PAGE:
# Gas station without pumps

## 2013 January 23

### Seventh day of circuits class

Filed under: Circuits course — gasstationwithoutpumps @ 19:57
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We’re now about 1/5th of the way through the course (2/10 labs done, 7/34 lectures done).  Things have smoothed out a bit since the first week, and I have a better understanding of what pace I can keep with the students.  I’ve lost two of the top students whose schedules did not permit them to stay for the whole 3-hour lab.   They were finding it too difficult to do the labs on their own time.  Part of the problem here is that seniors are over-scheduled—I had intended this course for sophomores and juniors, not seniors, but I ended up with those students who’d been putting off learning circuits as long as possible.

Today’s class went almost exactly as I had planned it (a rare luxury for me).  I had just a few concepts to get across, and fairly simple progression from each topic to the next:

• $e^{j\theta} = \cos(\theta) + j \sin(\theta)$
• Polar notation: any complex number can be represented as $z= A e^{j \theta}$ (This included the notion of amplitude.)
• sinusoids:  $e^{j\omega t}$ We talked about frequency, angular frequency, and period, reminding them of the relationships between them.
• Phasors: multiplying by a complex number does amplitude and phase change $z e^{j\omega t} = A e^{j\theta} e^{j \omega t} = A e^{j (\omega t + \theta)}$.
• From $Q=CV$, we derived $i(t) = C \frac{dV}{dt}$.  Actually, I did the full chain rule, and talked about when $\frac{dC}{dt}$ was close enough to zero to be ignored.  We plotted (crudely) voltage and current versus time, noticing the difference in phase and relating the movement of the charge to the increase or decrease of voltage.
• We then divided voltage by current to impedance of a capacitor: $Z = 1/ (j \omega C)$ and we noticed that at low frequency a capacitor is a an open circuit and at high frequency the capacitor is a short circuit.
• Finally, we analyzed a voltage divider consisting of a resistor and capacitor, rederiving the voltage-divider formula, since no one saw quickly that the formula was one they already knew, just using impedance in place of resistance.

That’s where we ran out of time, so I gave the students a homework exercise: use gnuplot to plot the magnitude of Vout/Vin for the RC voltage divider as a function of frequency for different R and C values.  I did not give them values for R and C (I should have given them 1kΩ and 1µF) nor a frequency range (I should have given them 1Hz to 1MHz), but I did tell them to use a log-log plot. They should end up with something like the following, though I don’t expect them to put in the asymptotes.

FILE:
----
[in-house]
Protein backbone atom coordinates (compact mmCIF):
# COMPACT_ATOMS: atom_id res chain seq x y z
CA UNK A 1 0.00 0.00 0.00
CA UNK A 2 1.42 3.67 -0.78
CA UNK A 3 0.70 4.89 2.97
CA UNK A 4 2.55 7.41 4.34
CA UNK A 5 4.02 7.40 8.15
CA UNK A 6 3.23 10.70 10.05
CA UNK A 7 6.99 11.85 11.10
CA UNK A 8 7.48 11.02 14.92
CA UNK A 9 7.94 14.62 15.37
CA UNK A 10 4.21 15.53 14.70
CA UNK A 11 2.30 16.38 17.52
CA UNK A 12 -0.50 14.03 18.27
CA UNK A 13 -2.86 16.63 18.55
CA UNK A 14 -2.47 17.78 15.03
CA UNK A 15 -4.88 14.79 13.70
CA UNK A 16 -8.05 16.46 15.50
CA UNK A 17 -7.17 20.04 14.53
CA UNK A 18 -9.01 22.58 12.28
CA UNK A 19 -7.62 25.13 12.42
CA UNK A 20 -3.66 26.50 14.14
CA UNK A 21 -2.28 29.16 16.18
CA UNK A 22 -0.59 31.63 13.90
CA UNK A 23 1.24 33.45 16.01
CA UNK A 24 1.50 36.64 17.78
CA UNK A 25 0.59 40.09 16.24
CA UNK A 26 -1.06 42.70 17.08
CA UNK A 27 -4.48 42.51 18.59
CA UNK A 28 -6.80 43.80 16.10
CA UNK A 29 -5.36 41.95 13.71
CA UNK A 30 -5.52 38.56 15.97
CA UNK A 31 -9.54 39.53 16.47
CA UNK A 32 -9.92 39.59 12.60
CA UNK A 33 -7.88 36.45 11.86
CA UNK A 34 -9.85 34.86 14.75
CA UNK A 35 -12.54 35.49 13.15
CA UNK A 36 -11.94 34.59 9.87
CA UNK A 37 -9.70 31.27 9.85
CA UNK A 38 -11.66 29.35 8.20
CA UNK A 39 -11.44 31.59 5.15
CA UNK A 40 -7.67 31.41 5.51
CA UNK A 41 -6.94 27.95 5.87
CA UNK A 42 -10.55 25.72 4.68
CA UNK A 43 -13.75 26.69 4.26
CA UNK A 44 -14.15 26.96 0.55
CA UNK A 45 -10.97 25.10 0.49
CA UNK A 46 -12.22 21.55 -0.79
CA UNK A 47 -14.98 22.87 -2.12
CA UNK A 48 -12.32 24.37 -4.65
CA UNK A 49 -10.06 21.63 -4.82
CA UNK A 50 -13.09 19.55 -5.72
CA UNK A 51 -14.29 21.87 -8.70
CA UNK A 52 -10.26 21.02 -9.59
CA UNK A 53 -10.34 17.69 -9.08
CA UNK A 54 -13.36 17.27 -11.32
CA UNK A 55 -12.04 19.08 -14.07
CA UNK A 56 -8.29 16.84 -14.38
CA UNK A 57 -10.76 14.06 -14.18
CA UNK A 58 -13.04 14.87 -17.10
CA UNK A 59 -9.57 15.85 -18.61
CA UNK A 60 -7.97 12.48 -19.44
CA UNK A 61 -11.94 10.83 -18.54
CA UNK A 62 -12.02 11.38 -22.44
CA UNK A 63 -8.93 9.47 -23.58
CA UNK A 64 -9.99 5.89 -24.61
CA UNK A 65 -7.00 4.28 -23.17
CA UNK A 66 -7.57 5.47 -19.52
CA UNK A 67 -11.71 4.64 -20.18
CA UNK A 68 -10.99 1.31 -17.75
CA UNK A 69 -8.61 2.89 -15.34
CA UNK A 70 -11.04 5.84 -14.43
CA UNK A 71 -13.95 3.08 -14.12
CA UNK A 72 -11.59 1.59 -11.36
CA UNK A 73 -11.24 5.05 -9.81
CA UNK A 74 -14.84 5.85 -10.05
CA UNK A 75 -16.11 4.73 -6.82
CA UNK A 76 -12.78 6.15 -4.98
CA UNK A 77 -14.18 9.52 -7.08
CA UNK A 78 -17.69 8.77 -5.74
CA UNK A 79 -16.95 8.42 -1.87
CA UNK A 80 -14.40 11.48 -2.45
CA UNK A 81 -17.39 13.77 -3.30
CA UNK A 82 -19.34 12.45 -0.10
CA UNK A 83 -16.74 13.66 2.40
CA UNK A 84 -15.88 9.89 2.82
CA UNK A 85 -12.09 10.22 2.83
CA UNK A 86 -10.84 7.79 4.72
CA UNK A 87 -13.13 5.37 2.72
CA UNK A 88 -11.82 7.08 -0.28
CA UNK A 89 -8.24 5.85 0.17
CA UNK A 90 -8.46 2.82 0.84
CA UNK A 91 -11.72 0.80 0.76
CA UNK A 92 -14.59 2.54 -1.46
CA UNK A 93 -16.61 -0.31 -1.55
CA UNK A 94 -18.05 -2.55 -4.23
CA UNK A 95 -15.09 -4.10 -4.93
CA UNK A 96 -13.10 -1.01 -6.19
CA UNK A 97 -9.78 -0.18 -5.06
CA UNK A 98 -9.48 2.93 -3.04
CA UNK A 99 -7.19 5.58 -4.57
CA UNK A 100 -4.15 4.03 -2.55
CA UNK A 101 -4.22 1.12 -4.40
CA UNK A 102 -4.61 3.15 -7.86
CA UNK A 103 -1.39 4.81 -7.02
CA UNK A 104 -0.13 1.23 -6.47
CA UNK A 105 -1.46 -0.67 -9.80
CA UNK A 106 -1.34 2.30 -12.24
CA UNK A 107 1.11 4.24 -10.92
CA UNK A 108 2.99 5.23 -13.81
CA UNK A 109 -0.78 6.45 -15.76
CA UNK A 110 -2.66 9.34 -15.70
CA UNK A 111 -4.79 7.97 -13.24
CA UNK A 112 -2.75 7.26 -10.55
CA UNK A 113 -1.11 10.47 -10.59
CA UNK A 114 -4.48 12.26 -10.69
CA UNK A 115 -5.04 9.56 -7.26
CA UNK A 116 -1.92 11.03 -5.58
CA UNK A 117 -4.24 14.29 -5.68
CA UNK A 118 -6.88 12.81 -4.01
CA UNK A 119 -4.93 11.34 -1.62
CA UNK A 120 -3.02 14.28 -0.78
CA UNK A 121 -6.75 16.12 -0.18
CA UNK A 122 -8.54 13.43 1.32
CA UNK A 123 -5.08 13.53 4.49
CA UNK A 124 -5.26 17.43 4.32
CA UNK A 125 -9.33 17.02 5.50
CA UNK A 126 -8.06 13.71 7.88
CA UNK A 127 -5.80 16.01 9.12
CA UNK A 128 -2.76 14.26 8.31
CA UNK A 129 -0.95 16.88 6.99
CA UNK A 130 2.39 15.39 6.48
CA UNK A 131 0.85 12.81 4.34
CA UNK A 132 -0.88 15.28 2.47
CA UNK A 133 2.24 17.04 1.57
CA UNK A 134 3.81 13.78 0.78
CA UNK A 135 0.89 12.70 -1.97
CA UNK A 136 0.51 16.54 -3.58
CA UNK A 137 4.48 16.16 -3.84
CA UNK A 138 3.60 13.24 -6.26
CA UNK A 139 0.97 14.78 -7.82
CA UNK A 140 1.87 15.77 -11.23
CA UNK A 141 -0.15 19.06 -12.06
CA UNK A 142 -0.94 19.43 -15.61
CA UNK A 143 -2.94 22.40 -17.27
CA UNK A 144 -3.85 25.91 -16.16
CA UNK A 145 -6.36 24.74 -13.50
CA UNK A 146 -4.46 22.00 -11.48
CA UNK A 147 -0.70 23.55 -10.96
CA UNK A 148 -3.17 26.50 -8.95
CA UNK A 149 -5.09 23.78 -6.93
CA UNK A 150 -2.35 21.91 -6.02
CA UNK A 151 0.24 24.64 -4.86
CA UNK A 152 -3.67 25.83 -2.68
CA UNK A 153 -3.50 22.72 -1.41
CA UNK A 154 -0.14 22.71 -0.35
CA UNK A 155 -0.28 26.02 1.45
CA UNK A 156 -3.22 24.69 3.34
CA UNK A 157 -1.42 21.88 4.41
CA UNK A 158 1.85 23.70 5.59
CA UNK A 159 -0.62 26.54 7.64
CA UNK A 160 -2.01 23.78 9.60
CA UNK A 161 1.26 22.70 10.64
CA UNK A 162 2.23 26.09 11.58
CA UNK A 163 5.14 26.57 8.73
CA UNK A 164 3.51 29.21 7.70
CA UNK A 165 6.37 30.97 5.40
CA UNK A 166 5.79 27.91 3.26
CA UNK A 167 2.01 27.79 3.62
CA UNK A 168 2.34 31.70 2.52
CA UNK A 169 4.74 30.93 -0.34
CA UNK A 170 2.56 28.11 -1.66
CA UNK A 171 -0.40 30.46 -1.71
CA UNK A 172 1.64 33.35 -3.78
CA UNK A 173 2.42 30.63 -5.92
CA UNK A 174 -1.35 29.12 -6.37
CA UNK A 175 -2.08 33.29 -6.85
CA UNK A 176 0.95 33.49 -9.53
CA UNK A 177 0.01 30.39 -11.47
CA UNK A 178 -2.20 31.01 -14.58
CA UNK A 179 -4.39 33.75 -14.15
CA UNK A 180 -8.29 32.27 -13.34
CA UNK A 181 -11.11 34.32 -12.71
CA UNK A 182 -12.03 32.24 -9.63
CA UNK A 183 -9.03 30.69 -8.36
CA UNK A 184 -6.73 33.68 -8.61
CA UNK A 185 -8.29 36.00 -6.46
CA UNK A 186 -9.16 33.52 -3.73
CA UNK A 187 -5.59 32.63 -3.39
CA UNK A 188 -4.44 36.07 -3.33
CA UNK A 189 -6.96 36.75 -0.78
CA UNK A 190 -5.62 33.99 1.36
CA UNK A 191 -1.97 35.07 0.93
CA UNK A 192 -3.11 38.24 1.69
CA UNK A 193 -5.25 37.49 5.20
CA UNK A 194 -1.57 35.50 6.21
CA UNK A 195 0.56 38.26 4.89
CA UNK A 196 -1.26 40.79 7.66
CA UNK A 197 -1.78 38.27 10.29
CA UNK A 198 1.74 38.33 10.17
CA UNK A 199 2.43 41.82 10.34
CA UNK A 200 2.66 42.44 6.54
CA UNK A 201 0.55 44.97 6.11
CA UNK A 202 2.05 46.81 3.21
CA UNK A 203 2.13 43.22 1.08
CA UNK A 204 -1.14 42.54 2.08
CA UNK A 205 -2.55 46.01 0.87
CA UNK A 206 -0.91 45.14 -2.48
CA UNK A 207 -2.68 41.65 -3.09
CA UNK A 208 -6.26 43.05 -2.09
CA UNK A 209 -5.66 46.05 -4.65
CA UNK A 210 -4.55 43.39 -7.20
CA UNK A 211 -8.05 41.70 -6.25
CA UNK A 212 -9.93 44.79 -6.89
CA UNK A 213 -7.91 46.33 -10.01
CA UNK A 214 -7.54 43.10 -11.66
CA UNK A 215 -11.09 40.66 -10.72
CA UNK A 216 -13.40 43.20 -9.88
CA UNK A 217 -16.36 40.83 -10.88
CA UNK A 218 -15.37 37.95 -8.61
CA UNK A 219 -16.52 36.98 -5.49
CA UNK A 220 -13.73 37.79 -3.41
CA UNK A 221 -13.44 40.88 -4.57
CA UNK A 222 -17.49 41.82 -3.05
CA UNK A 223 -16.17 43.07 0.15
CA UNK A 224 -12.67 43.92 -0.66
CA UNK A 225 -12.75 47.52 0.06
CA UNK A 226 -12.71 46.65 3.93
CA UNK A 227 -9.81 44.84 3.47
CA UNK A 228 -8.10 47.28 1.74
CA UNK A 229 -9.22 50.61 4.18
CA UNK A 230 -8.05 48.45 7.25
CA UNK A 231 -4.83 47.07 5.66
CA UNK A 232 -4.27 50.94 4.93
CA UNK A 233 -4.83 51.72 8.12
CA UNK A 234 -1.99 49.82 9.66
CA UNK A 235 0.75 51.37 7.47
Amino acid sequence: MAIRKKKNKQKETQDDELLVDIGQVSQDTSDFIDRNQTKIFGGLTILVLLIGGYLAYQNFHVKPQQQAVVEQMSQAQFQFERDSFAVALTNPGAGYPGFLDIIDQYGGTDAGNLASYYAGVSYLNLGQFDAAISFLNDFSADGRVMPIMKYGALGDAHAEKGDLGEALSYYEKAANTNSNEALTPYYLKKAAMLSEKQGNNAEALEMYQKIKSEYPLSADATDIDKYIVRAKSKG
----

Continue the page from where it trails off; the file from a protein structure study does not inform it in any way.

Low-pass filter made with a voltage divider having a 1kΩ resistor on top and a 1µF capacitor on the bottom.

On Friday, after tomorrow’s lab, I’ll have to remember to bring in my laptop so that we can explore the gain of simple RC filters and I can introduce the notion of the Bode plot.  I think that we’ll leave phase alone for a while, though.  I’ll probably also have to explain RMS voltage on Friday, since that is what they’ll measure in the lab tomorrow.  I’ll also want to talk a little about stainless steel, silver/silver-chloride, and other bio-relevant materials.

I’ve been thinking a bit about how to schedule the course next time, to make the first two weeks less hectic.  I think that twice a week labs (with the first seven sessions being parts kit, thermistor resistance, thermistor voltage to Arduino, microphone DC characteristics, microphone on oscilloscope, stainless steel electrodes, and Ag/AgCl electrodes) would put us just half a week behind where we are this year in terms of labs, but probably a bit ahead in terms of theory, since we would not have used a lecture on the parts kit.  The lab write-ups would probably still be weekly, even with twice-weekly labs.

Distributing the parts kit in a lab session would give us a good time to teach using the wire strippers and making clip leads with the alligator clips.  Perhaps there would even be time to learn the pattern of breadboard connections by probing with a multimeter and a couple pieces of wire.